When in November 1857, after an hiatus of five years, Hablôt Knight Browne returned to the commission for Ainsworth's Mervyn Clitheroe with another publisher, Routledge, he had become enamoured of the so-called "dark plate," an atmospheric treatment upon which he had begun to rely in the monthly illustrations for Bleak House. Consequently, perhaps because he had time on his hands as well as the inclination to experiment with the technique, Phiz employed this engraving technique for a significant number of the illustrations in December 1857 through June 1858 instalments of the revived Ainsworth serial, including the frontispiece and title-page vignette. Of the twenty-four steel-engravings for Mervyn Clitheroe, none of the eight are dark plates in Book the First (December 1851 through March 1852), but twelve of the sixteen plates for the second and third books demonstrate Phiz's mastery of this engraving technique. Although he may have found less to inspire him in the regular steel engravings Lever's Davenport Dunn than in Dickens's A Tale of Two Cities, he seems to have had more time on his hands earlier, in 1857-58, and was therefore inclined to expend the additional effort required for the dark plates in the Lever novel, which from the opening chapters features some highly atmospheric scenes that lend themselves to this technique. Whatever the cause for his interest in producing dark plates for Davenport Dunn, Phiz produced fourteen of these dark plates in the series of forty-four illustrations for the July 1857-April 1859 serialisation of the Lever novel. In the first six monthly instalments (July-December 1857), Phiz has provided four dark plates (33% of the total), whereas in the twelve instalments for 1858 he has provided ten (42% of the total); however, in the final four instalments, of a total ten illustrations, including the frontispiece and title-page vignette, Phiz has provided just one dark plate, suggesting either that he found little material suitable for dark plates, or that he simply did not have the time to devote to the process. Perhaps the stopping-out process was proving so time-consuming (for it must have involved considerable trial-and-error), that he used it sparingly in A Tale of Two Cities, which contains only one pure example, The Mail (June 1859).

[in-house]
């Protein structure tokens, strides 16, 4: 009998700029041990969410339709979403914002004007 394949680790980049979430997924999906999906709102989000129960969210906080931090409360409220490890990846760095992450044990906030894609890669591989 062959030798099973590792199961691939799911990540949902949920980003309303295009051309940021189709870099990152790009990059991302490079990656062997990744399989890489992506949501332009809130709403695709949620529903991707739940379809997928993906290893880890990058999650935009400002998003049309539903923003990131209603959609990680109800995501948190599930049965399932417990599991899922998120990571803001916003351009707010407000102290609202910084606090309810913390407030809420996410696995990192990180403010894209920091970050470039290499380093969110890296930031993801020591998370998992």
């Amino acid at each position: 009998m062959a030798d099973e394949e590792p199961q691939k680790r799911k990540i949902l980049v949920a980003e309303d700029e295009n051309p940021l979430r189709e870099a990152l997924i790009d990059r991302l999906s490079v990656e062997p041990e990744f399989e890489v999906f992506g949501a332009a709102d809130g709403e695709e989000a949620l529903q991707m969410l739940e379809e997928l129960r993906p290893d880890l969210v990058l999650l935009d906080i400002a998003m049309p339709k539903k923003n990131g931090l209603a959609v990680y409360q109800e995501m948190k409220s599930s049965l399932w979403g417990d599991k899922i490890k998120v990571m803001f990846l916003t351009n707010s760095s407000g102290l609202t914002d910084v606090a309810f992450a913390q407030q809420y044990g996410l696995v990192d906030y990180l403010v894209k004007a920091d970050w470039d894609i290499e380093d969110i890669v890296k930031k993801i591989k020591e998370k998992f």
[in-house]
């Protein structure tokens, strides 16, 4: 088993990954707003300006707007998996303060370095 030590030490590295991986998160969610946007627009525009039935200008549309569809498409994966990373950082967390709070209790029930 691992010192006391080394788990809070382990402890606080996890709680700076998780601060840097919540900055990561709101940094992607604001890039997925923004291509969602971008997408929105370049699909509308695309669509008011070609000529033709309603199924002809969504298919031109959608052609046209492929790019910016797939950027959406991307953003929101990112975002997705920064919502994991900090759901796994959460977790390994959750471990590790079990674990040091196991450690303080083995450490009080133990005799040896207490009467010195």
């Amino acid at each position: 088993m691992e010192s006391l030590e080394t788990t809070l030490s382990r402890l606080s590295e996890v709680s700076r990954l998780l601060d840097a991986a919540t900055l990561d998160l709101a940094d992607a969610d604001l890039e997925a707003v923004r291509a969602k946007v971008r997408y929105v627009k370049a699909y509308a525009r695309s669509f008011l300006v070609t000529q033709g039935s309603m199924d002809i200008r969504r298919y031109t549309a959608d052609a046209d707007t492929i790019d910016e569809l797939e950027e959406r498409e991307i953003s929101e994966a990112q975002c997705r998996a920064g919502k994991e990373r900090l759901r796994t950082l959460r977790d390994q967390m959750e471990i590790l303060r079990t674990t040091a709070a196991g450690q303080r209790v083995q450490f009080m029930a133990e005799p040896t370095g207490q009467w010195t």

The Normal Printing Process: Steel Plate Engravings and Dark Plates